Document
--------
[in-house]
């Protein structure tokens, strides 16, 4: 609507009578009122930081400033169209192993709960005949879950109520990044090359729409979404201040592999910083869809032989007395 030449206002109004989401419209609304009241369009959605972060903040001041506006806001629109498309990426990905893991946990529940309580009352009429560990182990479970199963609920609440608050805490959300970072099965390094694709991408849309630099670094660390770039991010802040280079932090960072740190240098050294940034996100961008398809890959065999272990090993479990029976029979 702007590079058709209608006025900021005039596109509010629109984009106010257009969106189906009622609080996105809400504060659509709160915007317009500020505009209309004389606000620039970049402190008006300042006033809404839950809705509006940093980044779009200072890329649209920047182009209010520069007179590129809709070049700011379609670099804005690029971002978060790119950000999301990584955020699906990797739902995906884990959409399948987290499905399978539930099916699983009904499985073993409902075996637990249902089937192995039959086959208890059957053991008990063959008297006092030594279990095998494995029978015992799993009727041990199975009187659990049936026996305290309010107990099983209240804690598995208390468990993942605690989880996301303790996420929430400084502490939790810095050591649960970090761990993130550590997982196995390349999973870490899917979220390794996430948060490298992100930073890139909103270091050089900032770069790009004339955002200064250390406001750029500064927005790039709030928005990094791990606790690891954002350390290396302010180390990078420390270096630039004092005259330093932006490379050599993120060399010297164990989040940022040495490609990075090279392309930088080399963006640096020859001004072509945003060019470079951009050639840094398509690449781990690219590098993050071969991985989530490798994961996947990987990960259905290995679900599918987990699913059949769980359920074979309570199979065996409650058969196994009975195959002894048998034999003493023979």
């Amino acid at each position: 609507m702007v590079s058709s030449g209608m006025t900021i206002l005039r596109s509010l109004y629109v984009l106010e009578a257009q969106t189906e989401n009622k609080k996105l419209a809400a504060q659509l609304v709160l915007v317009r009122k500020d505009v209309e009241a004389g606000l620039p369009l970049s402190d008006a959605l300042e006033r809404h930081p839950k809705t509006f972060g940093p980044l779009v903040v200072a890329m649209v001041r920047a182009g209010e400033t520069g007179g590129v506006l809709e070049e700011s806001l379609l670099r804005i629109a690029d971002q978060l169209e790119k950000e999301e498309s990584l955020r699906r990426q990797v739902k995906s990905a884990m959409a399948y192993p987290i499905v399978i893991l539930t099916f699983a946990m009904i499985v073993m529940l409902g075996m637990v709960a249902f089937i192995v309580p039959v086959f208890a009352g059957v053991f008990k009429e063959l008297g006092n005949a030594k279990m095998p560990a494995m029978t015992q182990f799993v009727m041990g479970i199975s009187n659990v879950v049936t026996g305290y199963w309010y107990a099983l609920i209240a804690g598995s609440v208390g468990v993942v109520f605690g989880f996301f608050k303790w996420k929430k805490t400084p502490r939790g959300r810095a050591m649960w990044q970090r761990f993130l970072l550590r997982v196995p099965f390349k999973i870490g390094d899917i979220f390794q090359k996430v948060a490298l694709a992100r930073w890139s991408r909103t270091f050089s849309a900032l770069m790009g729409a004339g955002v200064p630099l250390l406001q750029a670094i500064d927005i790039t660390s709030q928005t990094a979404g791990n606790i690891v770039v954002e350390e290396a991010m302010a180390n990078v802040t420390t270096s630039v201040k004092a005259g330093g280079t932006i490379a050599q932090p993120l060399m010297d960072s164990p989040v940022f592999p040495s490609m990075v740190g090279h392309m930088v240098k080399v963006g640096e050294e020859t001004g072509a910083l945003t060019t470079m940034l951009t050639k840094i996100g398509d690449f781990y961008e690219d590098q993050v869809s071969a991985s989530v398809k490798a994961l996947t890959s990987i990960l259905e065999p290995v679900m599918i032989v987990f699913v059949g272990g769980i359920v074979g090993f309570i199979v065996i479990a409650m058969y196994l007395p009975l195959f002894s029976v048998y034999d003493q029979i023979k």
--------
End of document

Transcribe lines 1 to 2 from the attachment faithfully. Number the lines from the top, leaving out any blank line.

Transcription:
[in-house]
């Protein structure tokens, strides 16, 4: 609507009578009122930081400033169209192993709960005949879950109520990044090359729409979404201040592999910083869809032989007395 030449206002109004989401419209609304009241369009959605972060903040001041506006806001629109498309990426990905893991946990529940309580009352009429560990182990479970199963609920609440608050805490959300970072099965390094694709991408849309630099670094660390770039991010802040280079932090960072740190240098050294940034996100961008398809890959065999272990090993479990029976029979 702007590079058709209608006025900021005039596109509010629109984009106010257009969106189906009622609080996105809400504060659509709160915007317009500020505009209309004389606000620039970049402190008006300042006033809404839950809705509006940093980044779009200072890329649209920047182009209010520069007179590129809709070049700011379609670099804005690029971002978060790119950000999301990584955020699906990797739902995906884990959409399948987290499905399978539930099916699983009904499985073993409902075996637990249902089937192995039959086959208890059957053991008990063959008297006092030594279990095998494995029978015992799993009727041990199975009187659990049936026996305290309010107990099983209240804690598995208390468990993942605690989880996301303790996420929430400084502490939790810095050591649960970090761990993130550590997982196995390349999973870490899917979220390794996430948060490298992100930073890139909103270091050089900032770069790009004339955002200064250390406001750029500064927005790039709030928005990094791990606790690891954002350390290396302010180390990078420390270096630039004092005259330093932006490379050599993120060399010297164990989040940022040495490609990075090279392309930088080399963006640096020859001004072509945003060019470079951009050639840094398509690449781990690219590098993050071969991985989530490798994961996947990987990960259905290995679900599918987990699913059949769980359920074979309570199979065996409650058969196994009975195959002894048998034999003493023979």